15. Graduation RatesNCAA UT Austin 2008: NCAA no longer uses Federal Govt. Graduation rate statistics, but its own GSR. The graduation success rate (GSR) gives a more accurate account of how schools and athletes are doing than the federal graduation rates the NCAA previously used, and which the U.S. Department of Education still subscribes to, Brand said. The GSR counts transfers into and out of a college; the federal method does not. "An institution gets credit if a transfer student graduates, and if you transfer out in good academic standing, (the previous school) is not penalized," Brand said of the GSR. UT Austin 4-class 2001-2002 freshman cohort graduation rates: ALL MEN STUDENTS: Black 61% White 73% ALL WOMEN STUDENTS: Black 78% White 81% MEN STUDENT ATHLETES: Black 31% White 55% GSR Black 41% White 65% WOMEN STUD ATHLETES: Black 69% White 70% GSR Black 86% White 90% FOOTBALL STUD ATHLS: Black 27% White 63% GSR Black 38% White 67% BASKETBALL STUD ATHLS: Black 14% White 50% GSR Black 14% White 50%

  16. and Atlanta Journal- Constitution: SAT differentials at UT Austin scandalously high. At UT Austin the average SAT 2003-2005 all male students 1265, for male athletes 1029 (236-point differential), for football players 948 (317-point differential) (3.20 GPA) for male basketball players 797 (468-point diff.) (3.23 GPA).

  17. RECOMMENDATIONS: • 1. It would be good in the future for the yearly reports of the Men’s and Women’s Athletics Councils to have separate academic statistics complied for scholarship vs. non-scholarship athletes. • 2. It would also be good to have reports not just on colleges in which the students are majoring, but on the specific majors they choose. • 3. It would be good also to have for each sport a rundown of the top-ten athlete-enrolled courses. • 4. Since the concern for athletes who do not graduate after 6 years is persistent, may we ask that UT athletics undertake what many academic departments have had to undertake: a report on what former participants in their programs end up doing?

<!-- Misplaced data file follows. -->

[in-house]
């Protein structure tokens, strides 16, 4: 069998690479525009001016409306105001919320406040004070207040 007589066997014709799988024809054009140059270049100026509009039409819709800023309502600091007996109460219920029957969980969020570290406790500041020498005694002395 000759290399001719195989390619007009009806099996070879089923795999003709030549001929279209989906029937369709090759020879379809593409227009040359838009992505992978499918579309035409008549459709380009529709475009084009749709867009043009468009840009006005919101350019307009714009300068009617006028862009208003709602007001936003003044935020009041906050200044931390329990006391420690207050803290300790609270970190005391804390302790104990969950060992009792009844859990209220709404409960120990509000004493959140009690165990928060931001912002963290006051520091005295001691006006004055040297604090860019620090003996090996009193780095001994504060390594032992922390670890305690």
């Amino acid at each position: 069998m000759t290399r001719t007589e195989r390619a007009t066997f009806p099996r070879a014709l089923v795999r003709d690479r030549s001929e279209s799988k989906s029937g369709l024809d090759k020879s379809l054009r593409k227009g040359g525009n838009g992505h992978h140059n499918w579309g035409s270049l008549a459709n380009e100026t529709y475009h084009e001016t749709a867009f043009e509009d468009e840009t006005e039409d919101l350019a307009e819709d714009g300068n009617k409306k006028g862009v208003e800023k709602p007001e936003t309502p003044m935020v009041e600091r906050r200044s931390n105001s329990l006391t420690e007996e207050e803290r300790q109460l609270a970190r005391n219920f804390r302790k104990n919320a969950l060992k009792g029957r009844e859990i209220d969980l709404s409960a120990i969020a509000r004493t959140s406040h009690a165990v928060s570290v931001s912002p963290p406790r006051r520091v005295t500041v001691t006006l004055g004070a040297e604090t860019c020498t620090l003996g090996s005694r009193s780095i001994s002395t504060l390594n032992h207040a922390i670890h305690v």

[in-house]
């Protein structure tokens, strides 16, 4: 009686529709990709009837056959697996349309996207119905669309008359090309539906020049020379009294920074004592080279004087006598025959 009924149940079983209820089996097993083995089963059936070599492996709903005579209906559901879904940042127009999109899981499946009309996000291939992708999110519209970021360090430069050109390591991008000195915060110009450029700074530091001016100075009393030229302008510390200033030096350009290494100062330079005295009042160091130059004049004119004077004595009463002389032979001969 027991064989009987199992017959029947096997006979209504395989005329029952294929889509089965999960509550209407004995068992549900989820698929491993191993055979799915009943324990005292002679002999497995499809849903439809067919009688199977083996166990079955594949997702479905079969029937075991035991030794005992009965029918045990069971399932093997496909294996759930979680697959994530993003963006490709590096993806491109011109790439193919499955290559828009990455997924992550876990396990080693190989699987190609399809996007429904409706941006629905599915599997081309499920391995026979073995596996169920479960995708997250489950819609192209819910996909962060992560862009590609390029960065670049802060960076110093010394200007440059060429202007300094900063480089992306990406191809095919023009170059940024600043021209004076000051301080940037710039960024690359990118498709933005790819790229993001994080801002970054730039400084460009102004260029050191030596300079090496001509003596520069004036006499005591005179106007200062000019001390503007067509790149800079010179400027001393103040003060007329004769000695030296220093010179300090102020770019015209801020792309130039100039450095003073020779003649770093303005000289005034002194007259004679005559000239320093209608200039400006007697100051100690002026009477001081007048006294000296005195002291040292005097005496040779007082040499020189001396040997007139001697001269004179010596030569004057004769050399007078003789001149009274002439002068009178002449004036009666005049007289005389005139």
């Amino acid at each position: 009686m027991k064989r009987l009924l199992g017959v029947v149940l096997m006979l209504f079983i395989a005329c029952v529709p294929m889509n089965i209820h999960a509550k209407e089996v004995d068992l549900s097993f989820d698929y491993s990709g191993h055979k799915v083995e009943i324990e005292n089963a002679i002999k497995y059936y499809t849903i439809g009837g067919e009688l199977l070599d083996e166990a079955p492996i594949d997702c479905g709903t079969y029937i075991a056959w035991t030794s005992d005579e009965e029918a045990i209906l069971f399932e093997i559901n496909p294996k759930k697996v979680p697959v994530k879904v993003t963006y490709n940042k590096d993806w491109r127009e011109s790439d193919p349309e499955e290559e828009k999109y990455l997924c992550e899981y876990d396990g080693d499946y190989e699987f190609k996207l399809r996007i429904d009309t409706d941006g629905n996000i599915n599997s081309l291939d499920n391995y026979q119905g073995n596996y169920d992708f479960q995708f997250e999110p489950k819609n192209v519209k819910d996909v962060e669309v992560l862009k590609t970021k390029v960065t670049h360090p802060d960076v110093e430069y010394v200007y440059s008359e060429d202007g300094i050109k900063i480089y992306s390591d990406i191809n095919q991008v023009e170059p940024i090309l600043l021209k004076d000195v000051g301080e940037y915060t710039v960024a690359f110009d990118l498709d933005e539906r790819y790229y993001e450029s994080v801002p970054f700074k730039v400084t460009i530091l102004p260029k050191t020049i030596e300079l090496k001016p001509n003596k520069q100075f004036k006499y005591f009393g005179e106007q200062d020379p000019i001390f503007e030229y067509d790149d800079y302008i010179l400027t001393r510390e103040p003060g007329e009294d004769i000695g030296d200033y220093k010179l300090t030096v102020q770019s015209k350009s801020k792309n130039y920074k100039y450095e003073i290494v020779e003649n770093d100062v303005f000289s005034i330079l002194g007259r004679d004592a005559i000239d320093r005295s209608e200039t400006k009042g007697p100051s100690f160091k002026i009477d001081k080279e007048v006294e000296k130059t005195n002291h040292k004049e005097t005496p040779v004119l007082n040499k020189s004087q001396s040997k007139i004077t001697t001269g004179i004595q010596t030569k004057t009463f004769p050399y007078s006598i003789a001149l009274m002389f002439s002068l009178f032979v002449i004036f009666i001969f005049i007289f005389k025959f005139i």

18. ADDITIONALRECOMMENDATIONS FROM COIA (TUBLITZ): • 1) Recruit and admit only those student athletes who are capable of doing college work on their own at UT (without the plethora of tutors, advisors and minders to help them); • 2) Require student athletes maintain a cumulative 2.5 GPA or higher in order to remain on scholarship and athletically eligible (this is not unlike other campus scholarships. • PERHAPS ALSO: Reduce practice and playing hours to allow for academic achievement.

  19. UT's ca. $125-million athletics budget $244,000 per athlete-student. • If the athletics and academic budgets at UT were combined, the sports budget would be about 7% of the total. • This is being used on 1% of the student body. • Institutional budget $34,000 per student • Official student-related expenditures $11,344 per student

  20. 2006 $41.6 million in total library expenditures • $16.0 million on library materials for 50,000-plus students and 2,300 FTE faculty (3700 teaching staff). • Since 2003, $250,000,000 into stadia and practice facilities • funding for library operations has gone DOWN $500,000 in the last two years • acquisitions budget has not kept pace with the increased costs of books and periodicals. $ 9,199,839 FY 00 $ 9,254,247 FY 01 $10,682,904 FY 02 $10,755,879 FY 03 $10,950,010 FY 04 $10,590,603 FY 05 $12,853,871 FY 06 $13,396,520 FY 07 $14,007,642 FY 08

  21. OUR ROLE AS “THE JONESES”: Our new $900,000 per year salary to an assistant football coach (head-coach apparent) copycatted at University of Oregon where an assistant with like designation at $7 million over 5 years. Only 17 of 119 D 1A programs ‘make money’. Average deficit in 2006 of the 99 schools in the red was $8.9 million annually.

  22. Nature of Competition Fact Sheet: • In the last six seasons, 2003-2008, UT Austin football has played 77 games. Only 20 of these games were against teams ranked in the Top 20. The victory margin in the 53 non-competitive games won was about 31 points per game. • Despite national rankings and bowl games, in their Big XII competition, which cannot be rigged, the Longhorns have only one conference title in the last eleven years.